British movie company Film4 is the biggest Oscar powerhouse you’ve never heard of


Film4’s business model is relatively straightforward. It takes only British television rights for its premium-movie network; some of its movies are financed with National Lottery government funds. Above, moviegoers attend the Film4 Summer Screen open-air cinema in London.

(Oli Scarff / Getty Images)

Rose Garnett, an executive at the British movie company Film4, has found herself in an unusual situation lately.

After watching Oscar nominees such as “Carol,” “45 Years” and “Ex Machina,” acquaintances in the entertainment business have walked up to Garnett and asked if she’s seen those films.

That’s an odd statement for a simple reason: Garnett is a principal at the company that helped make them.

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“They’ll ask if I’ve seen these movies, and I’ll say, ‘Well, yes, actually,’” Garnett noted dryly.

Such is life for the executives at Film4, the biggest Oscar powerhouse you’ve never heard of.

Outside of 20th Century Fox, which has racked up nominations via all-category contenders such as “The Revenant,” Film4 is behind more Oscar nominees than any of the major studios, including perennial Academy favorites the Weinstein Co., Warner Bros. and Walt Disney Co. Film4 has 15 nominations, including best picture contender “Room,” which it developed and co-financed.

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Still, as Film4 basks in an unusually high batting average, it also faces a crossroads. Under current director David Kosse, the company is caught between its traditional focus on developing high-quality films that yield all these Oscar movies and the increasing pressures of globalization and technology. The Oscar business isn’t easy.

Formed in the early 1980s as a production extension of the government-owned television station Channel4, Film4 began hitting its stride a little more than a decade ago under former chief Tessa Ross. The company began solidifying a reputation for the kind of upscale movies that tend to win awards.

Though it is not sufficiently capitalized to fully finance movies itself, London-based Film4 is often the point of entry for filmmakers, acquiring material and helping to mold it into a camera-ready state.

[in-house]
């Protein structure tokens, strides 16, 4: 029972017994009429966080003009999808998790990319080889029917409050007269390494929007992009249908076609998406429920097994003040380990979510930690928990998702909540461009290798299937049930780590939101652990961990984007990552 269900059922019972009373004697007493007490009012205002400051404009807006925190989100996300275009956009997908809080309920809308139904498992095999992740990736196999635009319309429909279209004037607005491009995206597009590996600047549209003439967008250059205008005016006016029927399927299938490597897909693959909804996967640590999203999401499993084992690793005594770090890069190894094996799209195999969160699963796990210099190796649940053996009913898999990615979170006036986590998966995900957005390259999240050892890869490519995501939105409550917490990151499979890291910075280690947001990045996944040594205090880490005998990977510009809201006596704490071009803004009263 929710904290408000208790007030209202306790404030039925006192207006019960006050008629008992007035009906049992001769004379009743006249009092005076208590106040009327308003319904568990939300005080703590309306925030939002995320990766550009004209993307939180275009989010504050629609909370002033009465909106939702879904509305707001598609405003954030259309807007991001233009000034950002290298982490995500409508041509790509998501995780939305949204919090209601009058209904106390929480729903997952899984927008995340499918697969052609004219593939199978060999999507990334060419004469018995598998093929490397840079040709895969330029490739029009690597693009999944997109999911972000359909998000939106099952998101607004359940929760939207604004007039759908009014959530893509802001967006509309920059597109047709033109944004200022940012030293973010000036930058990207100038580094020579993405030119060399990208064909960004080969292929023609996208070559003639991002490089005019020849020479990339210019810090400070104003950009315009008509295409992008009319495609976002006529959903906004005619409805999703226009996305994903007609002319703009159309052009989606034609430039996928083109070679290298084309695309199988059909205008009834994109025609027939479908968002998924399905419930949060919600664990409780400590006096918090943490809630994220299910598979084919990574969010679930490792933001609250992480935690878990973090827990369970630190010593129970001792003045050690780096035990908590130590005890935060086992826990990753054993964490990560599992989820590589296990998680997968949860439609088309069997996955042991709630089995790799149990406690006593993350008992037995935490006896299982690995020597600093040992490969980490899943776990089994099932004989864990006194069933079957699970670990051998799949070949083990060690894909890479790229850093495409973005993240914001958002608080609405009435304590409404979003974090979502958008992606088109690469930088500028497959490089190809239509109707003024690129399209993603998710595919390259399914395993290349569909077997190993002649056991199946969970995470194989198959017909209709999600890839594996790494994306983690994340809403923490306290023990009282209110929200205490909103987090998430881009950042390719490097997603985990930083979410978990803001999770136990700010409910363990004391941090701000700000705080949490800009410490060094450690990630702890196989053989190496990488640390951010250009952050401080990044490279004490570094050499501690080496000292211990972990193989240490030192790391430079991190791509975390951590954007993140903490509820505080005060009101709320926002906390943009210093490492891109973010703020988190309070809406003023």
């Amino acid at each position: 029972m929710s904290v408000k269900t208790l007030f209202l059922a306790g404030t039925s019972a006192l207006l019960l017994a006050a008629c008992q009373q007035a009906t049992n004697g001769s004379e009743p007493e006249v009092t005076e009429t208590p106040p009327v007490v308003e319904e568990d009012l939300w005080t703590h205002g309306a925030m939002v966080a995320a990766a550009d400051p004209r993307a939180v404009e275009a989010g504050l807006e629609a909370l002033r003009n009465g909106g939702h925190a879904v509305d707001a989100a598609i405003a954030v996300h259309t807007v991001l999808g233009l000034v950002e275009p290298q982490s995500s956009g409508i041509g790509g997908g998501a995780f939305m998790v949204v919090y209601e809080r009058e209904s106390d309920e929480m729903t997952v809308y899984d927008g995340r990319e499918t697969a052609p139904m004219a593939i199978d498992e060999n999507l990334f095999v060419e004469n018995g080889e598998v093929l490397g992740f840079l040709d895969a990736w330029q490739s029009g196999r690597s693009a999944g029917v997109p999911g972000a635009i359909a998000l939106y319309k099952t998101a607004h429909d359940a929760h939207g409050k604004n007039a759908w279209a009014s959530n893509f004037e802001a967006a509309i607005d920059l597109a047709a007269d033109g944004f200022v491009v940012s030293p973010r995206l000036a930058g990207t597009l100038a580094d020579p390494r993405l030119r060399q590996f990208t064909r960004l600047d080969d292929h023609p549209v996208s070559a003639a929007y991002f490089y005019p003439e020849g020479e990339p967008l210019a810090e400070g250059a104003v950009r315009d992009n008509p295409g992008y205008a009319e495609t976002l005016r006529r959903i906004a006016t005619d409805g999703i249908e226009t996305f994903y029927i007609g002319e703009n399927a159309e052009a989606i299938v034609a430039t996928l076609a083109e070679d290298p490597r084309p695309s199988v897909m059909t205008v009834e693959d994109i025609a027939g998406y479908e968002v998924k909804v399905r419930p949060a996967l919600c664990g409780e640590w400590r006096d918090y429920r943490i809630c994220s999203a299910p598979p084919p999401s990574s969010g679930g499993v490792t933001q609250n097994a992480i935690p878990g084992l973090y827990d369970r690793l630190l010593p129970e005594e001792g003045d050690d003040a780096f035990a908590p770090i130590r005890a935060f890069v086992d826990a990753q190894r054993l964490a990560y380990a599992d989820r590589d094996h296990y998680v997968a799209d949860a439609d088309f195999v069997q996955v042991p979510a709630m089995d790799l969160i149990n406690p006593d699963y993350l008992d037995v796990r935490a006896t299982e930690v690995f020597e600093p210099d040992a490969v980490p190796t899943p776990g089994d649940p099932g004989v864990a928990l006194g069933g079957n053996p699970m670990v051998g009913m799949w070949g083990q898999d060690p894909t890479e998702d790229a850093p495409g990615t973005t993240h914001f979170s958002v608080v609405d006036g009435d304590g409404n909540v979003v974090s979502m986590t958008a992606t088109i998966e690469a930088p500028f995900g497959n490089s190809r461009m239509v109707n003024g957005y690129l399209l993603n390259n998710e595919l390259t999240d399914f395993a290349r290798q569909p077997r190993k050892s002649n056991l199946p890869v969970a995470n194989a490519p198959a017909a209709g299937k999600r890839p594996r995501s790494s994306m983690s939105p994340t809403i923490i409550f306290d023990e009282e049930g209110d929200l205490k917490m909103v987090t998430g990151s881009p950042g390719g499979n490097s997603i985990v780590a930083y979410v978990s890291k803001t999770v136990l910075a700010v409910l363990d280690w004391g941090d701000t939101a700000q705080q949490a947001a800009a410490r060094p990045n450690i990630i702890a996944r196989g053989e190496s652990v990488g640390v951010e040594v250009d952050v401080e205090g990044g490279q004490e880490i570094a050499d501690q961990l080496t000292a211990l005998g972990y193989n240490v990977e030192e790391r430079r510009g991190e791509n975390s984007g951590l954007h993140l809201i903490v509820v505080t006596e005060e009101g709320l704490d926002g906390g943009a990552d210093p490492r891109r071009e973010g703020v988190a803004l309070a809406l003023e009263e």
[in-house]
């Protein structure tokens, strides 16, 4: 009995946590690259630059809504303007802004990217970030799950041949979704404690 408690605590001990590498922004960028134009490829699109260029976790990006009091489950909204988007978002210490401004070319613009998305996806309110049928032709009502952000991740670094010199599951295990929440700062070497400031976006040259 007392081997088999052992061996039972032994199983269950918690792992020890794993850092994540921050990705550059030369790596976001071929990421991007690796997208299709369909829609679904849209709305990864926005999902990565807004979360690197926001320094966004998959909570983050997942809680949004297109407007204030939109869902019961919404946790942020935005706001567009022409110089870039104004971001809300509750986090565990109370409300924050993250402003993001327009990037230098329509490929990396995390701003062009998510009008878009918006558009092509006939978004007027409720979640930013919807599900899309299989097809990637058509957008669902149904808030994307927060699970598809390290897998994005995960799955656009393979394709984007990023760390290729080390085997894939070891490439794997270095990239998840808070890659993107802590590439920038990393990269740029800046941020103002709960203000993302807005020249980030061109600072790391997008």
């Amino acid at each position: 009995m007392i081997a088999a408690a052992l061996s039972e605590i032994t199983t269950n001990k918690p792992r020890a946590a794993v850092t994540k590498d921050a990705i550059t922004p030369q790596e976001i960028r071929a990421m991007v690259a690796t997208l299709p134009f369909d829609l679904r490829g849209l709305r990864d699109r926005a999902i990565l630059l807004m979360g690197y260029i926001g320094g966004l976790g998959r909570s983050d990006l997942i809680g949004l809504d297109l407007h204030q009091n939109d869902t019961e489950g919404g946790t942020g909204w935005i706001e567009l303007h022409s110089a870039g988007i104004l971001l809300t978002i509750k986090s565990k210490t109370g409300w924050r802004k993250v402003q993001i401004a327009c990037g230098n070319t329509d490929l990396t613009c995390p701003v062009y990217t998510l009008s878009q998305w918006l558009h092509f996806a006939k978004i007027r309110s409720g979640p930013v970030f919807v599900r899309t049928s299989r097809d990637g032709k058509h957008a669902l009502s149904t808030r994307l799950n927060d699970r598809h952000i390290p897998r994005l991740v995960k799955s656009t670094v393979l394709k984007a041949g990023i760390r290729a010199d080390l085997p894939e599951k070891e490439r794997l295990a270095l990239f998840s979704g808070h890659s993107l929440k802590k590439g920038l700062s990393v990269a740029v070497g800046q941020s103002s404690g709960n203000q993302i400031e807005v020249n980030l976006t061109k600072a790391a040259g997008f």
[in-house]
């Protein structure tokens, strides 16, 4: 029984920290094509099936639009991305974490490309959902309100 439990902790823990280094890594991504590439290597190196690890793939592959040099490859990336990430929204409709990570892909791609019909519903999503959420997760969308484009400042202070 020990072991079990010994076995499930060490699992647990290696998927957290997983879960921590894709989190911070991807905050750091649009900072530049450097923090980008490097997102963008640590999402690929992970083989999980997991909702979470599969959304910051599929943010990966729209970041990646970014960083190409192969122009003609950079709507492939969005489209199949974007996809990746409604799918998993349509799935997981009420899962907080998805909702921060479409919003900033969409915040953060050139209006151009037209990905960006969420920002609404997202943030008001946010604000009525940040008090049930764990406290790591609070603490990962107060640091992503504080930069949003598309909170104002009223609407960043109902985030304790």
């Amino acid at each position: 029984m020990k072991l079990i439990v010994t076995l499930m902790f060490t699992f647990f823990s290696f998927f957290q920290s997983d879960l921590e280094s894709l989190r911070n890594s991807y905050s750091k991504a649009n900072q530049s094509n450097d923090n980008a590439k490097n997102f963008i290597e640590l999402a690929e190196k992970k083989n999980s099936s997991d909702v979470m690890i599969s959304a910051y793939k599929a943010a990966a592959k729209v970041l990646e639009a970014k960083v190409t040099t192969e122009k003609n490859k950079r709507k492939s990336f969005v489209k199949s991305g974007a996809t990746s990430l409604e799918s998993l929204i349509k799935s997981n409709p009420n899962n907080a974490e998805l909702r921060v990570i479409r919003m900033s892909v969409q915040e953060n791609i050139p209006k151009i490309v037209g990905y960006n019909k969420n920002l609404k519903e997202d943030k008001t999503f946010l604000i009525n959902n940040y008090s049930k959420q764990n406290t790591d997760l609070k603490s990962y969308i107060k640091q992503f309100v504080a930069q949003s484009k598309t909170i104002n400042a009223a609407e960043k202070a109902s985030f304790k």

Because the company is on board projects so early, it’s often overshadowed when a film moves further through the pipeline. “Carol” and “Room,” for instance, are most associated with distributors Weinstein and A24, which is why Film4’s Oscar attention is so scant.

 In fact, the company is so under the radar that its executives won’t be attending the ceremony.

Film4’s approach has been to work closely with directors — finding a balance between the silence of an absentee investor and the hands-on approach of note-happy studios — then stay with them as their careers advance.

“In Britain there’s an expression of ‘riding the talent ladder,’” said Kosse, an American from the Pacific Northwest who has long lived in England. “We don’t want to just make the film; we want to make the film before and maybe even the film before the film before.”

“Room” director Lenny Abrahamson, for example, made three films with Film4 along with producing partner Ed Guiney, while the company has collaborated repeatedly with “45 Years” helmer Andrew Haigh.


Most famously, Film4 ushered into the world “12 Years a Slave” director Steve McQueen’s first movie, “Hunger,” nearly a decade ago, then followed him as he climbed the rungs to his 2014 best picture winner.

“I know a lot of companies say they’re filmmaker-friendly because that’s just the cool thing to say,” Guiney said in an interview. “But they really do follow the director wherever he wants to go.”